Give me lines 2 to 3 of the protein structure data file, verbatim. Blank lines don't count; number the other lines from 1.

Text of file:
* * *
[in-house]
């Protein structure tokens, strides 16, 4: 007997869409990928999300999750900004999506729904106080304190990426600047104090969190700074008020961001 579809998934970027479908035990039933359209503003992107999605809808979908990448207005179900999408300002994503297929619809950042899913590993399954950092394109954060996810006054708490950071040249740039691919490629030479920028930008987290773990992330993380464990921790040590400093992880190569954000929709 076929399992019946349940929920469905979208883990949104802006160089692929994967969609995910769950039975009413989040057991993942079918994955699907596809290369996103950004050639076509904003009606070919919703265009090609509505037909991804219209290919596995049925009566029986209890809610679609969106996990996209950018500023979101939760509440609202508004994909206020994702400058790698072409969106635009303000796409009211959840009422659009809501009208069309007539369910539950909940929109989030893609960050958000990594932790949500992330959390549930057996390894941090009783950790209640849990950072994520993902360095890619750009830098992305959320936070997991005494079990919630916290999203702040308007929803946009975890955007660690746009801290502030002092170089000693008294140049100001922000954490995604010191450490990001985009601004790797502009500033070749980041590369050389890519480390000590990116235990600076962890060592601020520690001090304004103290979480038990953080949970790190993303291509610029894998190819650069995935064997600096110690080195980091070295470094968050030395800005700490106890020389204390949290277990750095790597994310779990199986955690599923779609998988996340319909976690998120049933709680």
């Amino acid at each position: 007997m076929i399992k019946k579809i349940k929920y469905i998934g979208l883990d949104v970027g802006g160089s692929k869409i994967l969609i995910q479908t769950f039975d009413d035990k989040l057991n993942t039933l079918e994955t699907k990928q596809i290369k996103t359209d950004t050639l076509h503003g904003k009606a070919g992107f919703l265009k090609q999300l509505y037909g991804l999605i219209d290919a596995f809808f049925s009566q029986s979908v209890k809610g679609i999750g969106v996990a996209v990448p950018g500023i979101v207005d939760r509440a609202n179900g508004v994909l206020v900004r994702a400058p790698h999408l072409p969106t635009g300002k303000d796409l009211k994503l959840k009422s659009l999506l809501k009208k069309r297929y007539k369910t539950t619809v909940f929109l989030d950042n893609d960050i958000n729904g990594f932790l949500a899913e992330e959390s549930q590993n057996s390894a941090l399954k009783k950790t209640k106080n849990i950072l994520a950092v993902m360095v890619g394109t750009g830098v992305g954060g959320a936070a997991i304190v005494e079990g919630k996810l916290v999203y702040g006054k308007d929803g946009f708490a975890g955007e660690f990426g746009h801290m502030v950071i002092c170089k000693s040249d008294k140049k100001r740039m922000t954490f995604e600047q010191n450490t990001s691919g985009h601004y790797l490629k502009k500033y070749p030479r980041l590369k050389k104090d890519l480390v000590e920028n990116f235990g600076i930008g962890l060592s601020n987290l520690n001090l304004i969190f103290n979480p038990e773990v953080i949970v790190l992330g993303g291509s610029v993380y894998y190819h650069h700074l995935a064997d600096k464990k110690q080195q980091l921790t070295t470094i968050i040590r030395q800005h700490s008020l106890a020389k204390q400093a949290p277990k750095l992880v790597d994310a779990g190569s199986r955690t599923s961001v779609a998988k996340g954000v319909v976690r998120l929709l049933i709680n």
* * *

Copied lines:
């Protein structure tokens, strides 16, 4: 007997869409990928999300999750900004999506729904106080304190990426600047104090969190700074008020961001 579809998934970027479908035990039933359209503003992107999605809808979908990448207005179900999408300002994503297929619809950042899913590993399954950092394109954060996810006054708490950071040249740039691919490629030479920028930008987290773990992330993380464990921790040590400093992880190569954000929709 076929399992019946349940929920469905979208883990949104802006160089692929994967969609995910769950039975009413989040057991993942079918994955699907596809290369996103950004050639076509904003009606070919919703265009090609509505037909991804219209290919596995049925009566029986209890809610679609969106996990996209950018500023979101939760509440609202508004994909206020994702400058790698072409969106635009303000796409009211959840009422659009809501009208069309007539369910539950909940929109989030893609960050958000990594932790949500992330959390549930057996390894941090009783950790209640849990950072994520993902360095890619750009830098992305959320936070997991005494079990919630916290999203702040308007929803946009975890955007660690746009801290502030002092170089000693008294140049100001922000954490995604010191450490990001985009601004790797502009500033070749980041590369050389890519480390000590990116235990600076962890060592601020520690001090304004103290979480038990953080949970790190993303291509610029894998190819650069995935064997600096110690080195980091070295470094968050030395800005700490106890020389204390949290277990750095790597994310779990199986955690599923779609998988996340319909976690998120049933709680």
């Amino acid at each position: 007997m076929i399992k019946k579809i349940k929920y469905i998934g979208l883990d949104v970027g802006g160089s692929k869409i994967l969609i995910q479908t769950f039975d009413d035990k989040l057991n993942t039933l079918e994955t699907k990928q596809i290369k996103t359209d950004t050639l076509h503003g904003k009606a070919g992107f919703l265009k090609q999300l509505y037909g991804l999605i219209d290919a596995f809808f049925s009566q029986s979908v209890k809610g679609i999750g969106v996990a996209v990448p950018g500023i979101v207005d939760r509440a609202n179900g508004v994909l206020v900004r994702a400058p790698h999408l072409p969106t635009g300002k303000d796409l009211k994503l959840k009422s659009l999506l809501k009208k069309r297929y007539k369910t539950t619809v909940f929109l989030d950042n893609d960050i958000n729904g990594f932790l949500a899913e992330e959390s549930q590993n057996s390894a941090l399954k009783k950790t209640k106080n849990i950072l994520a950092v993902m360095v890619g394109t750009g830098v992305g954060g959320a936070a997991i304190v005494e079990g919630k996810l916290v999203y702040g006054k308007d929803g946009f708490a975890g955007e660690f990426g746009h801290m502030v950071i002092c170089k000693s040249d008294k140049k100001r740039m922000t954490f995604e600047q010191n450490t990001s691919g985009h601004y790797l490629k502009k500033y070749p030479r980041l590369k050389k104090d890519l480390v000590e920028n990116f235990g600076i930008g962890l060592s601020n987290l520690n001090l304004i969190f103290n979480p038990e773990v953080i949970v790190l992330g993303g291509s610029v993380y894998y190819h650069h700074l995935a064997d600096k464990k110690q080195q980091l921790t070295t470094i968050i040590r030395q800005h700490s008020l106890a020389k204390q400093a949290p277990k750095l992880v790597d994310a779990g190569s199986r955690t599923s961001v779609a998988k996340g954000v319909v976690r998120l929709l049933i709680n």